Yes, it's true! Not everyone you meet will speak English. According to the British Council, there are only around 750 million people that are believed to speak English as a foreign language. There is 7 billion people on Earth. That means that only around 11% of the world speaks English. Definitely not "everyone." If you want to communicate with the other 89% of the world, you might need to learn a new language or two.


3. People will respect you more

Instead of being that guy who makes everyone speak your language, or that annoying tourist saying "do you speak English?" to everyone, you will actually see that people respect you more if you speak theirs -- even if it's just an attempt at it. They like seeing that you put the effort in to actually learn and speak their language. It makes you seem more interested in their culture and interested in them. Even if it's just the basics, they will be happy that you know something.

As English speakers, we often take this for granted. A big number of English speakers don't care when foreigners try to talk to them in English, we just think it's normal and expected that they know it. Think about it from their perspective and why they would respect you more for it.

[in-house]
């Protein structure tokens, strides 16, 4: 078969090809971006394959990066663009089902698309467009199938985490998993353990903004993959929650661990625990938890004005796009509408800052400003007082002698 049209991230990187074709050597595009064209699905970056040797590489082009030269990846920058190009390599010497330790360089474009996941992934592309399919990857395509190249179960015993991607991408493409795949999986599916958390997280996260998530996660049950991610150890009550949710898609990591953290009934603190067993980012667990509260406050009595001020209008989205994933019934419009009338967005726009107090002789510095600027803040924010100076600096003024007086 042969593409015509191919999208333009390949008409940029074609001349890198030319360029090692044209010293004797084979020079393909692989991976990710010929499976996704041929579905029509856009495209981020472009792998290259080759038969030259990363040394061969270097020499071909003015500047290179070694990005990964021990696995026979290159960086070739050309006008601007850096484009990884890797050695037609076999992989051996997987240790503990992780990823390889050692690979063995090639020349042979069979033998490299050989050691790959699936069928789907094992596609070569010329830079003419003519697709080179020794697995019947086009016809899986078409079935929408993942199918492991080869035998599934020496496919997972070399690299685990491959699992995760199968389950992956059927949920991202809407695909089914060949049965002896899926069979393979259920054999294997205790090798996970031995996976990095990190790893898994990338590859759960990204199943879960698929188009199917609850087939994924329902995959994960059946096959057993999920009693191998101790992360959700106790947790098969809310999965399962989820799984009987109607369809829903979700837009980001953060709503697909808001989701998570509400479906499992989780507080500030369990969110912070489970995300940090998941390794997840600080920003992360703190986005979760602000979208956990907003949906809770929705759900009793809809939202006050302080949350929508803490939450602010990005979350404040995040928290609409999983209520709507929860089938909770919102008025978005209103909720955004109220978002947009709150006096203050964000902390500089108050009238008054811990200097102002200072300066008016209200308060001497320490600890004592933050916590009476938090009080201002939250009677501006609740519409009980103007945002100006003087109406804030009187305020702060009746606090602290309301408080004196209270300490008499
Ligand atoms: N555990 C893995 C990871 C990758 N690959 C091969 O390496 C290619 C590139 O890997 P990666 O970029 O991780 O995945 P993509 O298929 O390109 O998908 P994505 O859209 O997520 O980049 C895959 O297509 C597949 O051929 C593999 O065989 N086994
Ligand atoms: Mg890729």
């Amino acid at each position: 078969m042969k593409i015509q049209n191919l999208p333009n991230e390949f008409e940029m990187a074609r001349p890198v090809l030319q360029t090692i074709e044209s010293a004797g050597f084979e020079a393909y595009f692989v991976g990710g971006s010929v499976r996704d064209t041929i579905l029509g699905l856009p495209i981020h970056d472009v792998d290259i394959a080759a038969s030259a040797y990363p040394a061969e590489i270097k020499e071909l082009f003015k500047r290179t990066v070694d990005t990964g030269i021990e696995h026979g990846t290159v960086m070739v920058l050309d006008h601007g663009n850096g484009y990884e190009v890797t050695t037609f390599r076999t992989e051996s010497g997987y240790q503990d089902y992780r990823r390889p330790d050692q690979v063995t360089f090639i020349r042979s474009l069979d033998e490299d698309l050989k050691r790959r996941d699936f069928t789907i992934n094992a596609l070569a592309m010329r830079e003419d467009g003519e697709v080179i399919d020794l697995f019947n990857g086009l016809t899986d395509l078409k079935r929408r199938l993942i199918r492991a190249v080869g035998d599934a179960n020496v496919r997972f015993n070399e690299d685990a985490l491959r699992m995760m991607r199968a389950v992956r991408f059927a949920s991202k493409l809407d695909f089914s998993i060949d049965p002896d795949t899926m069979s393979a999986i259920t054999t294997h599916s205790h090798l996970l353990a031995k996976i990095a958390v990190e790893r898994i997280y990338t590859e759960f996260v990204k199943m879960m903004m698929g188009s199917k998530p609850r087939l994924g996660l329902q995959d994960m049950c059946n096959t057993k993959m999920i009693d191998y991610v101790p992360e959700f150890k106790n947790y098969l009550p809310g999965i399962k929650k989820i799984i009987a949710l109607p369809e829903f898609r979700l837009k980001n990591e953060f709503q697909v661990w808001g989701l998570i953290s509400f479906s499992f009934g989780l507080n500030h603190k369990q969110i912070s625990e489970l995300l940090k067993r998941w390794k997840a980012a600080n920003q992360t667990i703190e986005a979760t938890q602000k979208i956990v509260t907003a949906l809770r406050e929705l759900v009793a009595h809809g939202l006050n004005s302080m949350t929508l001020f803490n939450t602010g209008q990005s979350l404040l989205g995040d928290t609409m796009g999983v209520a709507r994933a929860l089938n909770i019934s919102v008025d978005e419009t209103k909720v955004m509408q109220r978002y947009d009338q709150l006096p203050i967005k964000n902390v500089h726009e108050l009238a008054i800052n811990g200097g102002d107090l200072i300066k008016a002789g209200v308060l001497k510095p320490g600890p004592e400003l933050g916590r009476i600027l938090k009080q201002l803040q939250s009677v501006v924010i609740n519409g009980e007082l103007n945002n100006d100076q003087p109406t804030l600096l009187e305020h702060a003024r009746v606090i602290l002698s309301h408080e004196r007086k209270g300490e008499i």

4. You will become a more interesting human being

How cool would it be to know two, five, or even twenty languages? Being able to communicate in another language automatically differentiates you from other people and instantly makes you more interesting. You will be the life of the party by knowing another language.

5. It's FUN!

Language learning can be fun, but it can also be boring. It depends on how you tackle doing it. If you do it right (and not the traditional, boring way) you will see that it can actually be very fun and rewarding.

I use to wake up in the morning everyday and instantly start learning and studying Japanese. It was so much fun to learn, but I had made it fun. If I had tried learning it the typical way, studying and memorizing, studying and memorizing, etc.. I would have been burnt out and ridiculously bored very fast.

Watch movies, read books, and listen to music in the target language. Go to chat rooms and speak with natives and other learners. Make it fun and enjoyable.


Hopefully you now understand the importance of learning a second or even multiple languages. There are of course many more reasons why such as employment, helping improve brain function, etc. but these are some of the main few in my opinion.

Why do think learning languages is worthwhile? I would love to hear your opinions!